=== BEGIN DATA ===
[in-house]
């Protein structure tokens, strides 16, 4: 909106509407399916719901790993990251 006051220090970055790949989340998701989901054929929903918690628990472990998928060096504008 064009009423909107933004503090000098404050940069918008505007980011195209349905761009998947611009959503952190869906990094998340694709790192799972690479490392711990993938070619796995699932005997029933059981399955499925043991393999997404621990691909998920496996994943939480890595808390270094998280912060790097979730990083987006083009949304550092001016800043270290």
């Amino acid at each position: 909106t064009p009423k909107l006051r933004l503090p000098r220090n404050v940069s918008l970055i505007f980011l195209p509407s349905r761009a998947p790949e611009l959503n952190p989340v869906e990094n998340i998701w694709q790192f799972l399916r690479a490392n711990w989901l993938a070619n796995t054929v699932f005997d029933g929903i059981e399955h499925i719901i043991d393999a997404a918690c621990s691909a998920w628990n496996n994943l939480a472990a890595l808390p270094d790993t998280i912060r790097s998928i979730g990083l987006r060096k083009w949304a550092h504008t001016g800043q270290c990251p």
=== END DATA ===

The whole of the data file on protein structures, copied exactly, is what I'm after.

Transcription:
[in-house]
């Protein structure tokens, strides 16, 4: 909106509407399916719901790993990251 006051220090970055790949989340998701989901054929929903918690628990472990998928060096504008 064009009423909107933004503090000098404050940069918008505007980011195209349905761009998947611009959503952190869906990094998340694709790192799972690479490392711990993938070619796995699932005997029933059981399955499925043991393999997404621990691909998920496996994943939480890595808390270094998280912060790097979730990083987006083009949304550092001016800043270290």
């Amino acid at each position: 909106t064009p009423k909107l006051r933004l503090p000098r220090n404050v940069s918008l970055i505007f980011l195209p509407s349905r761009a998947p790949e611009l959503n952190p989340v869906e990094n998340i998701w694709q790192f799972l399916r690479a490392n711990w989901l993938a070619n796995t054929v699932f005997d029933g929903i059981e399955h499925i719901i043991d393999a997404a918690c621990s691909a998920w628990n496996n994943l939480a472990a890595l808390p270094d790993t998280i912060r790097s998928i979730g990083l987006r060096k083009w949304a550092h504008t001016g800043q270290c990251p």